ICTs and intangibles: unleashing the economics of "big data"
In recent years, intangible assets have gained a prominent position in the agendas of researchers and policy-makers alike. As part of the increasing interest for intangible assets, ICTs have received a special attention.
Successful adoption and use of ICTs by businesses require complementary investments in intangibles, like training, management and organization. Iconic companies, such as Microsoft and Google, are renowned for owning relatively little tangible capital and for placing high importance on the skills and creativity of their employees.
Computerized information (software and databases) accounts for a significant proportion of total intangibles. The data gathered on the purchase preferences of e-customers has become a business asset for on-line retailers. And ICTs themselves are increasing the economic value of information.
The increasing importance of intangible assets raises significant challenges for policy in areas such as taxation, competition, intellectual property rights, corporate reporting and privacy. Governments are called to play a key role in addressing potential market failures that may hamper investments in intangibles assets, particularly in software and digital data.
- Detlef Eckert, European Commission,
- Tony Clayton, The Intellectual Property Office, United Kingdom
- Erik Brynjolfsson, MIT, United States (via videoconference)
- Jacques Mairesse, INSEE-CREST, France
Tuesday, 26 June 2012
ICTs, innovation and productivity: market signals and policy incentives
ICTs appear as a major driver of innovation. They have the potential to increase innovation by speeding up the diffusion of information, favouring networking among firms, enabling closer links between businesses and customers, reducing geographic limitations, and increasing efficiency in communication.
Fulfilling the innovative potential of ICTs requires a transformation by both companies and policymakers that has just begun. Success with this transformation would start with a clearer understanding of what ICTs can do and what it is working in leading firms and sectors.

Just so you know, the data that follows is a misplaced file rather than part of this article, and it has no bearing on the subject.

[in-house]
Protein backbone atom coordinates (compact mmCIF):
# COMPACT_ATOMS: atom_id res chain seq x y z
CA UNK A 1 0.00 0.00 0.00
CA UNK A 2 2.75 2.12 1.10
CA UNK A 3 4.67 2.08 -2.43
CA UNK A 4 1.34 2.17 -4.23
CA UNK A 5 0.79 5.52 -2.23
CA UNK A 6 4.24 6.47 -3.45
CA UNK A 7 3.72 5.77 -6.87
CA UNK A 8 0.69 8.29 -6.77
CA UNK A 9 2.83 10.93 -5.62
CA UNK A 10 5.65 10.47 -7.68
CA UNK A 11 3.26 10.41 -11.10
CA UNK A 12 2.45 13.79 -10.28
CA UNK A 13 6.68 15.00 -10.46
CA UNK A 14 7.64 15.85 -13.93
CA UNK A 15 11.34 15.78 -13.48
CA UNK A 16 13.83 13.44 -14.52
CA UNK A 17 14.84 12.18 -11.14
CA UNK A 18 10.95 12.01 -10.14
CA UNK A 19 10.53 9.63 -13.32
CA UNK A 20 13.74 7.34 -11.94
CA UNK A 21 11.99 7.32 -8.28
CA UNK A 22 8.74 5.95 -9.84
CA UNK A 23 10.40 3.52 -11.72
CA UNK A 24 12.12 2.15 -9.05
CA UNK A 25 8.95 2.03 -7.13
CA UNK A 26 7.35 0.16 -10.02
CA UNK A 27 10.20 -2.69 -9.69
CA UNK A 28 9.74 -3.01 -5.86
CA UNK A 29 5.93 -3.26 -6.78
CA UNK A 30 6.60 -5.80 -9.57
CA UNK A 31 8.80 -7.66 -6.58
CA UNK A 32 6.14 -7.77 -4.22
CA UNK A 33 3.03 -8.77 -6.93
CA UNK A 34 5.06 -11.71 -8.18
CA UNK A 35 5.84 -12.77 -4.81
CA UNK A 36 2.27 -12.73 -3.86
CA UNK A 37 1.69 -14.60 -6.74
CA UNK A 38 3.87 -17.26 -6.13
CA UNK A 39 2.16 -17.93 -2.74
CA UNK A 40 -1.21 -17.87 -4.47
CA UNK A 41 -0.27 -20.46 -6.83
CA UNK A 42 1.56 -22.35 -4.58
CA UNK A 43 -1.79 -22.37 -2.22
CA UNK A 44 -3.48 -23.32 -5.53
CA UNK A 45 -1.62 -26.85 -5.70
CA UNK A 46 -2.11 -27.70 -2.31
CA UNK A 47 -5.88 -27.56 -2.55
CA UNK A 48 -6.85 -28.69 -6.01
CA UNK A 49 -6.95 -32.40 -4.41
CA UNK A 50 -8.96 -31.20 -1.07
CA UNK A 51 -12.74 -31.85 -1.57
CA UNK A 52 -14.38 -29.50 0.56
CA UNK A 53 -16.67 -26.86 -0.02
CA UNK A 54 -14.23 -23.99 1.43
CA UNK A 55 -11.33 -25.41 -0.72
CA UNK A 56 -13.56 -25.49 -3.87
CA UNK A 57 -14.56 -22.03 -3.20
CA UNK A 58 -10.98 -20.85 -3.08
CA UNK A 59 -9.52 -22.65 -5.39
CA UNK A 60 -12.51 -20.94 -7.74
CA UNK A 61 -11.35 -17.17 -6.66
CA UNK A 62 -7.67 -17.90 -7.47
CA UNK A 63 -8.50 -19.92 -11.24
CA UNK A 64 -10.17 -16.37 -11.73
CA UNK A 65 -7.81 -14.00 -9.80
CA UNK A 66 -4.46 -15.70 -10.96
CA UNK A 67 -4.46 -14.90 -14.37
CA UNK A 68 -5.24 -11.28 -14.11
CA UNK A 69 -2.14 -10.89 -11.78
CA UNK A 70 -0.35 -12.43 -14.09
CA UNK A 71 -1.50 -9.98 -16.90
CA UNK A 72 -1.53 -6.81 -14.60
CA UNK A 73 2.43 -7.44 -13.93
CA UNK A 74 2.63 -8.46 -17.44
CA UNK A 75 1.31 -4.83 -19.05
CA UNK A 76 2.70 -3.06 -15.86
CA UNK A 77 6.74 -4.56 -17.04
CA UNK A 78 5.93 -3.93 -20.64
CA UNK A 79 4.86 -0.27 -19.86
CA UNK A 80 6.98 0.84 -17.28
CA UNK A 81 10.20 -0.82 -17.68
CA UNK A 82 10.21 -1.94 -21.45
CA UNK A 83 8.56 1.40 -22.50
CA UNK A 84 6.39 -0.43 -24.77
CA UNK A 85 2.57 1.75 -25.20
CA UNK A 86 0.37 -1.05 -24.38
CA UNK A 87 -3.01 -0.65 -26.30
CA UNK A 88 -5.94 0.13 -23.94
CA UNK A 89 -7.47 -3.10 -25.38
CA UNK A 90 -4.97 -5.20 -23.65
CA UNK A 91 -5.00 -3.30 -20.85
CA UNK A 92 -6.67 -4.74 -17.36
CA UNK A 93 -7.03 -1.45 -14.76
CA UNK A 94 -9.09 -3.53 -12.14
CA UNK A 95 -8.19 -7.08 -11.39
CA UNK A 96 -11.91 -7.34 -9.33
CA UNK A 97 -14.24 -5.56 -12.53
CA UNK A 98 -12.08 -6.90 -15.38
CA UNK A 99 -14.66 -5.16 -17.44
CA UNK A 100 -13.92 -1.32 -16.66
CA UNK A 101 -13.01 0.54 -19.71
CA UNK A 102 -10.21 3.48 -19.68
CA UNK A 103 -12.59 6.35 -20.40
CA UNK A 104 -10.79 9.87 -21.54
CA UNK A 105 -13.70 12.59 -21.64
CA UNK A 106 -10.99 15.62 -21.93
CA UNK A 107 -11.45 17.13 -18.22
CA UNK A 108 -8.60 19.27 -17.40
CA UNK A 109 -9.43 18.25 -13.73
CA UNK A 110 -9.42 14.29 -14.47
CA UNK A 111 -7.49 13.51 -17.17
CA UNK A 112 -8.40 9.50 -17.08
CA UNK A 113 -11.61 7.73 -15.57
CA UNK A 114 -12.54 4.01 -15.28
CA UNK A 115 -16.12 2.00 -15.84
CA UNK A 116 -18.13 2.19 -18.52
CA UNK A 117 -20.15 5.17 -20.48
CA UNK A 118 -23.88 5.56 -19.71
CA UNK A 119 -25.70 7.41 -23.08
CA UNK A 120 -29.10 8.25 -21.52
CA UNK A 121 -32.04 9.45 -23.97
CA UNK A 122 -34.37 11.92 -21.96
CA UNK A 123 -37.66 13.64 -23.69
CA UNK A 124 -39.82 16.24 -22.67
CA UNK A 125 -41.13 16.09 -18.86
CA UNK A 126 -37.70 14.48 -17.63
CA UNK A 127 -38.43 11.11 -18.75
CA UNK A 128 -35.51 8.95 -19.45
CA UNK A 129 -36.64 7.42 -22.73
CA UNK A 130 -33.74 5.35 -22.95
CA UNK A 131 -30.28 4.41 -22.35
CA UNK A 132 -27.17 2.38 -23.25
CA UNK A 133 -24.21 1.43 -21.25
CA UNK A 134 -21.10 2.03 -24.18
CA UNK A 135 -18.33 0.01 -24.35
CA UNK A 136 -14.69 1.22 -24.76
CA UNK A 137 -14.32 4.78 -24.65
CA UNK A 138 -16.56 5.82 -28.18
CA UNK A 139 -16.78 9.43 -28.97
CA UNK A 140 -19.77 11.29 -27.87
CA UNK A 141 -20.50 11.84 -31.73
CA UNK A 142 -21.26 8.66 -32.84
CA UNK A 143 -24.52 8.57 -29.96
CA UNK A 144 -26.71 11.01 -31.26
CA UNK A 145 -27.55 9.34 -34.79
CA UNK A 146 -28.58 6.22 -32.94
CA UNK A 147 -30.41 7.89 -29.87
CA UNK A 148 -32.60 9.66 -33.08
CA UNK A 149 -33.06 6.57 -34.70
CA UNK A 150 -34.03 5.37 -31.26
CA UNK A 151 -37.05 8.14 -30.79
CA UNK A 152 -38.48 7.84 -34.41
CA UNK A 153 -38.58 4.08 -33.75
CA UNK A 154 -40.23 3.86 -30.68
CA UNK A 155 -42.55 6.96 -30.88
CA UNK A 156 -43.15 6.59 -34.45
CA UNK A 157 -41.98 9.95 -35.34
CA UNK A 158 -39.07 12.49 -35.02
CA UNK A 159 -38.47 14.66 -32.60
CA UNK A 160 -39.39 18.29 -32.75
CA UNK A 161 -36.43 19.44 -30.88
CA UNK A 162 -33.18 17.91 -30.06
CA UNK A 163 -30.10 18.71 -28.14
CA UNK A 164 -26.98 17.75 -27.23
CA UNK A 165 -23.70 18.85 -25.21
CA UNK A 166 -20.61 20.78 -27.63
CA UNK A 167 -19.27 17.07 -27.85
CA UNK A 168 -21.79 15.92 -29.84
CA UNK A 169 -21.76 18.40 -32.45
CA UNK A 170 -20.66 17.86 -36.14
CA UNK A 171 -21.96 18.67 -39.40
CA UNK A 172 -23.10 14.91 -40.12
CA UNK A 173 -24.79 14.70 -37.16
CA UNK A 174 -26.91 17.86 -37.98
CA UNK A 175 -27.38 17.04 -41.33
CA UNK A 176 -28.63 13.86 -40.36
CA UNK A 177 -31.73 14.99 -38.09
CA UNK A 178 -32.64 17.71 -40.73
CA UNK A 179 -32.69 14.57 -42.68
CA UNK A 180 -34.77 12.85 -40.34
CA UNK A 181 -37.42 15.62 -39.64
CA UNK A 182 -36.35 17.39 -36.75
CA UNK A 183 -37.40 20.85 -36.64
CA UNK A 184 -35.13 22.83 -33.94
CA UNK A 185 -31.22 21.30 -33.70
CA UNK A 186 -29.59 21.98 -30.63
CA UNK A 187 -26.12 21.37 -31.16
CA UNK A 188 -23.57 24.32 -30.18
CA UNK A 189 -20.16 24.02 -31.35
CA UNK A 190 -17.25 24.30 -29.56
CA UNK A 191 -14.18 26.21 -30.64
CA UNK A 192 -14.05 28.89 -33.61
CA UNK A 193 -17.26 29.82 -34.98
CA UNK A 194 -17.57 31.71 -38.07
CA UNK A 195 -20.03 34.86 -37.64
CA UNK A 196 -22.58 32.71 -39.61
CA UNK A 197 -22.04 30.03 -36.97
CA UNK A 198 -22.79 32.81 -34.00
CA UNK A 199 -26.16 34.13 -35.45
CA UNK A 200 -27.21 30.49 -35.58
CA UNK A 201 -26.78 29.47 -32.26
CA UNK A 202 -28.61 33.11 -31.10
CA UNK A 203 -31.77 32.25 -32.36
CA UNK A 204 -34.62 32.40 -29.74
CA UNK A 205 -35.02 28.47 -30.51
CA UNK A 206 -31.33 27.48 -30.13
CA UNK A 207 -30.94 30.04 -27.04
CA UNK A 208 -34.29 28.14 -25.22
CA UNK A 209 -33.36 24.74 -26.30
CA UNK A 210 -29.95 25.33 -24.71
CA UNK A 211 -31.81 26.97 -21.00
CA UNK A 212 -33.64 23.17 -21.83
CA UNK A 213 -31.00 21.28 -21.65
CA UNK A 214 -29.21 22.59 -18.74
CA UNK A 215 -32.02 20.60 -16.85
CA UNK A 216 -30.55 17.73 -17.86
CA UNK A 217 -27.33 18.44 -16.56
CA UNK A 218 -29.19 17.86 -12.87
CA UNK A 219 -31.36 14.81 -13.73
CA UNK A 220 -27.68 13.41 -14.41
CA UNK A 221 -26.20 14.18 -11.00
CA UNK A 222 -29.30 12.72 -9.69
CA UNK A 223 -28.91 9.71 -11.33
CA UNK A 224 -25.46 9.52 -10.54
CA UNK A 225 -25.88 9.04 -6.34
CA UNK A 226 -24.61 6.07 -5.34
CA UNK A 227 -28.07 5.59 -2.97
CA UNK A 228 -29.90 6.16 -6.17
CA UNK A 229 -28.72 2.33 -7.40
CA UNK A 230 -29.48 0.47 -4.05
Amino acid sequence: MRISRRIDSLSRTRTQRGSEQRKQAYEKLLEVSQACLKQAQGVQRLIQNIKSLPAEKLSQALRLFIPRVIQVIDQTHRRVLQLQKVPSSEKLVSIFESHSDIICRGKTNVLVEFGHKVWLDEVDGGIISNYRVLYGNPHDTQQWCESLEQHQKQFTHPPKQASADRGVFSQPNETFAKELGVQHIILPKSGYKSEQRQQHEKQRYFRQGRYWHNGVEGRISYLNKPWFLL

Public policies need to ensure that incentives to innovation are aligned across the economy, that education promotes creativity and that the quality of ICT infrastructure is adequate to support innovation.
- Richard Simpson, e-Novation Consulting, Canada
- Lucilla Sioli, European Commission, DG INFSO
- Marshall Van Alstyne, Boston University, United States
- Eric Bartelsman, Free University, Amsterdam, The Netherlands
ICTs, employment and growth: the way to recovery?
In the current context of low growth and high unemployment, many governments regard ICTs as a key channel to foster growth and generate new jobs. While ICTs are creating new markets and boosting existing industries, particularly services, they are also reducing employment in traditional industries and occupations. As a result, their overall contribution to employment and growth remains unclear.
The role of policies to support growth potential of ICTs also requires further investigation. Should policies directly support ICT investments in order to create new markets and new jobs? Or should they be targeted on the development of ICT skills in the workforce? More generally, should ICT-specific policies have a priority over broader, well-established macroeconomic policies?
- Lars-Henrik Myrmel-Johansen, Department of ICT Policy and Public Sector Reform, Norway
- Barbora Novotna, European Commission, DG Employment
- Gilbert Cette, Banque de France, Paris, France
- Tobias Kretschmer, Munich School of Management, Germany
Shaping a research agenda for the future
- Lucilla Sioli, European Commission, DG INFSO
- Vincenzo Spiezia, OECD, Directorate for Science, Technology and Industry